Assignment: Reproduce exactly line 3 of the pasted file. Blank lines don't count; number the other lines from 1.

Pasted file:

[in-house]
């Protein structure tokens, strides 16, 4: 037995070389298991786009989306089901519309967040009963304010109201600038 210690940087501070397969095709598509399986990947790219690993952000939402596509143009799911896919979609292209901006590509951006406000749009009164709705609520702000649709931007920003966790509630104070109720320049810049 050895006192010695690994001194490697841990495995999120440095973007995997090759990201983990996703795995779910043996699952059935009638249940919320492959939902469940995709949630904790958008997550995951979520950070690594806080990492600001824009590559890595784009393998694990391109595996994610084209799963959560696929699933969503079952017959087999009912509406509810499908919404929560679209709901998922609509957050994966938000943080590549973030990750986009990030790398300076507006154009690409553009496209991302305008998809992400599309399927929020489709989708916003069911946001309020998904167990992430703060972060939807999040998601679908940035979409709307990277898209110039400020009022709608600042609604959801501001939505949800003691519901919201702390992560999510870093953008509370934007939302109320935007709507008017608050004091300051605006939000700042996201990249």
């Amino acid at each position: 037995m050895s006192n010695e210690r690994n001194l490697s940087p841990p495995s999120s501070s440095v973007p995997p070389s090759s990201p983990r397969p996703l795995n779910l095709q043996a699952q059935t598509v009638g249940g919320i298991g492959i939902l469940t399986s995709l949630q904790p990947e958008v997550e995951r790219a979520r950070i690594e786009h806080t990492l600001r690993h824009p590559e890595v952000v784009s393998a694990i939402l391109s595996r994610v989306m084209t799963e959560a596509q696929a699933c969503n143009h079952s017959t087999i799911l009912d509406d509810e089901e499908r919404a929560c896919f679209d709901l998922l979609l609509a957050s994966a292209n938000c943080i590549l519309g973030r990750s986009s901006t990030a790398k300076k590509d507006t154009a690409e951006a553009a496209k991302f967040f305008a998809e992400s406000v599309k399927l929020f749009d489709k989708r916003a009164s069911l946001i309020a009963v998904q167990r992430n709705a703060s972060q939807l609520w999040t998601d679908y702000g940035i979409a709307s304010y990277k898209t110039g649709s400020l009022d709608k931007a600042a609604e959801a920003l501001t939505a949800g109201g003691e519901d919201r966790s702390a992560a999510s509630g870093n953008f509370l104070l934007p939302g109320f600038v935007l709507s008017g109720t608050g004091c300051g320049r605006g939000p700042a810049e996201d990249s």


């Amino acid at each position: 037995m050895s006192n010695e210690r690994n001194l490697s940087p841990p495995s999120s501070s440095v973007p995997p070389s090759s990201p983990r397969p996703l795995n779910l095709q043996a699952q059935t598509v009638g249940g919320i298991g492959i939902l469940t399986s995709l949630q904790p990947e958008v997550e995951r790219a979520r950070i690594e786009h806080t990492l600001r690993h824009p590559e890595v952000v784009s393998a694990i939402l391109s595996r994610v989306m084209t799963e959560a596509q696929a699933c969503n143009h079952s017959t087999i799911l009912d509406d509810e089901e499908r919404a929560c896919f679209d709901l998922l979609l609509a957050s994966a292209n938000c943080i590549l519309g973030r990750s986009s901006t990030a790398k300076k590509d507006t154009a690409e951006a553009a496209k991302f967040f305008a998809e992400s406000v599309k399927l929020f749009d489709k989708r916003a009164s069911l946001i309020a009963v998904q167990r992430n709705a703060s972060q939807l609520w999040t998601d679908y702000g940035i979409a709307s304010y990277k898209t110039g649709s400020l009022d709608k931007a600042a609604e959801a920003l501001t939505a949800g109201g003691e519901d919201r966790s702390a992560a999510s509630g870093n953008f509370l104070l934007p939302g109320f600038v935007l709507s008017g109720t608050g004091c300051g320049r605006g939000p700042a810049e996201d990249s």